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The dangers of texting or talking while driving have become familiar warnings these days, so it’s no surprise there’s technology to combat the problem. CellControl is one of the latest anti-phone products to transition from fleet deployment to consumer adoption. (Handout)
The dangers of texting or talking while driving have become familiar warnings these days, so it’s no surprise there’s technology to combat the problem. CellControl is one of the latest anti-phone products to transition from fleet deployment to consumer adoption. (Handout)

Car Gizmos

Keeping distracted drivers focused Add to ...

CellControl

  • $129.95 (U.S.)
  • Available at: CellControl.com, Action Car and Truck Accessories
  • Works with: Android, BlackBerry, Symbian S60, Windows Mobile 5 & 6

 

The dangers of texting or talking while driving have become familiar warnings these days, so it’s no surprise there’s technology to combat the problem. CellControl is one of the latest anti-phone products to transition from fleet deployment to consumer adoption. Setting it up is easy and it works well, but it’s missing a big part of the market.

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CellControl is a hardware component and an app that work together to disable the features of a compatible smartphone, which in this case would be Android and BlackBerry. This won’t work with an iPhone. The hardware is just a module that plugs into the OBD-II port, though you need to register it first on the CellControl website using the serial number on the unit itself. You can then download the app for free from Google Play or BlackBerry App World.

Once you plug it in the first time, it will initiate a Bluetooth connection automatically for you to get it going (the instructions are specific about not pairing them manually). In a couple of cases, it seemed like the connection wasn’t working, as I was able to use my phone freely. Once I rebooted it, however, everything on the phone was disabled, as advertised.

A key exception is that CellControl doesn’t have to disable phone usage entirely because it recognizes when a Bluetooth hands-free device is paired with the handset. At that point, it will allow incoming calls but outgoing calls can only work if they’re part of a pre-approved “white list.”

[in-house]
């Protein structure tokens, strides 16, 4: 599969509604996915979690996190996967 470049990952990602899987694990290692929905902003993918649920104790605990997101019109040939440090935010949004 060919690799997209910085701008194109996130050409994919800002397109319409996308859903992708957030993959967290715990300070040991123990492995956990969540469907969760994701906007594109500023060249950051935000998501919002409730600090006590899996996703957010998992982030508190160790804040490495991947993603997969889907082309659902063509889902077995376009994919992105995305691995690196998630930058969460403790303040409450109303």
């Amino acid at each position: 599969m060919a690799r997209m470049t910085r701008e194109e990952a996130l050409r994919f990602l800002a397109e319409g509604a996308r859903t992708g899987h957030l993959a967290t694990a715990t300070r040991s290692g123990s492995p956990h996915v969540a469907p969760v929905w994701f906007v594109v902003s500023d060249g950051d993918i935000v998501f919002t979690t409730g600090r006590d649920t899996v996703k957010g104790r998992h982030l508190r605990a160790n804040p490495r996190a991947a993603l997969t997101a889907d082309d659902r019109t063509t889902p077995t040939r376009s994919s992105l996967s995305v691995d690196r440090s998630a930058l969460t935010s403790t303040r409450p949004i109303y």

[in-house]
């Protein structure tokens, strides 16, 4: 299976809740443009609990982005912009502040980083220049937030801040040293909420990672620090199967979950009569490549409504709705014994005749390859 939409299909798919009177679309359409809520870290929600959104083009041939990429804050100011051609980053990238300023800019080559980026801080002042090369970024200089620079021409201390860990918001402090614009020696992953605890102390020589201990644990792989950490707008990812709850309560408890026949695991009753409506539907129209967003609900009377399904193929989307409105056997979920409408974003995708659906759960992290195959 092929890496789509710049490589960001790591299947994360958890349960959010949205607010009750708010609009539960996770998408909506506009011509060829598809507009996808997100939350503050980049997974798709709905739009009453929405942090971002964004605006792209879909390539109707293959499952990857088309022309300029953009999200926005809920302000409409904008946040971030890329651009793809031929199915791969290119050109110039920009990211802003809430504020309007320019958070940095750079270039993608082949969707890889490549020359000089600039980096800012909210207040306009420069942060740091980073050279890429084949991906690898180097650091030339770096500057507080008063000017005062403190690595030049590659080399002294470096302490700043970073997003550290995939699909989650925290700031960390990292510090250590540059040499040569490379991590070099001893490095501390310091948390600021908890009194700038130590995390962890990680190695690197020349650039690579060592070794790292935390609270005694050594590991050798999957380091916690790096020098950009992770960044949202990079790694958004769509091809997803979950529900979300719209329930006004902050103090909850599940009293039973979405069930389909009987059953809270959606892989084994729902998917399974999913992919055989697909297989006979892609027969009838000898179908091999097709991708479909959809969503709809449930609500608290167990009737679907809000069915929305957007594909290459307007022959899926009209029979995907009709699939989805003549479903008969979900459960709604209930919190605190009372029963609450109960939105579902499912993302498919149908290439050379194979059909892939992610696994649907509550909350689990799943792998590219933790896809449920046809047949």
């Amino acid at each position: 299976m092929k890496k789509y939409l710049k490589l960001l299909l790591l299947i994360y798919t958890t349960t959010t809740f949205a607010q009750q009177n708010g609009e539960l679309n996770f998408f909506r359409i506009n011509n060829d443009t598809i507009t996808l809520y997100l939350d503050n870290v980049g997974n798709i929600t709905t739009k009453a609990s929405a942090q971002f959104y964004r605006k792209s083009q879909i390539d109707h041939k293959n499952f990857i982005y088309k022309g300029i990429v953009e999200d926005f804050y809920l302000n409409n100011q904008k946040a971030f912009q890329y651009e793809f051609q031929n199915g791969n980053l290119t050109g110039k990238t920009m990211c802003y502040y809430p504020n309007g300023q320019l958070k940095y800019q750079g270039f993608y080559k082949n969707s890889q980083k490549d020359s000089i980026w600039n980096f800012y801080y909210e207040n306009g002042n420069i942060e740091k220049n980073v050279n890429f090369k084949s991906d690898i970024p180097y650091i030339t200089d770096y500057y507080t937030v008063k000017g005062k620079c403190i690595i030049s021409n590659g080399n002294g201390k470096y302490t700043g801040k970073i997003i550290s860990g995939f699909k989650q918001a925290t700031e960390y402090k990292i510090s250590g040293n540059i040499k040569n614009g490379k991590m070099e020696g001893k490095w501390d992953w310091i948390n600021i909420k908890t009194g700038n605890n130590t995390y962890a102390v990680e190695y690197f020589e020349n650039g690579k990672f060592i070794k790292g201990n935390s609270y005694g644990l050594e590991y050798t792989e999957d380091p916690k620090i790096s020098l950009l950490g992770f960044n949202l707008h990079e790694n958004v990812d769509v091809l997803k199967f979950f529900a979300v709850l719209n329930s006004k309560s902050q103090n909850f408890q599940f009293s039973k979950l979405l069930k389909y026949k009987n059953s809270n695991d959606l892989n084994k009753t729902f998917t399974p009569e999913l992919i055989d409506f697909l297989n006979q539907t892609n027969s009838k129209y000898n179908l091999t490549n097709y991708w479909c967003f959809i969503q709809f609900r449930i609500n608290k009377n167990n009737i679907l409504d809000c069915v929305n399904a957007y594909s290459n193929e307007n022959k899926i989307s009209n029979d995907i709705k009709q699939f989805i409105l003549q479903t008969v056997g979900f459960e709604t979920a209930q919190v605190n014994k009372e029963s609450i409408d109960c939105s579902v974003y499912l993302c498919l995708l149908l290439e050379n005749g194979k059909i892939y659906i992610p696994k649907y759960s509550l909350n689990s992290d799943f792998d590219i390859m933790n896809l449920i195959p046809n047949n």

The account pages on the CellControl site are almost like a command and control centre where the administrator can restrict or allow a number of features, including access to Google Maps, navigation and music apps and if there should be a reprieve when stopped at a red light. In order to use approved apps, they would need to be running before the car starts moving so that the phone isn’t blocked yet.

This might appeal to the helicopter parents out there, but there are no geo-fencing options, despite the ability to receive text messages or e-mails whenever there’s been a violation or the driver attempted to meddle with the unit. The admin can also set an “override password” in case he or she needs to make a call to a white-listed number or switch between approved apps. It’s nice to have that flexibility, but it requires handling the phone, which is what CellControl is supposed to prevent.

The iPhone gap is also huge, but that’s not CellControl’s fault, given Apple’s propensity for not letting third-parties stymie its services. Even so, that’s a big part of the growing smartphone market that’s out of reach here.

In the United States, CellControl is sold with Scosche’s branding, but you can purchase the product from the site directly or from other retailers selling it south of the border. The $129.95 cost means no residual subscriptions, except you can only assign one phone number to it. Each additional number is $5 per month. The fleet model is $25 upfront with an $8 monthly subscription, but covers six phone numbers.

globedrive@globeandmail.com

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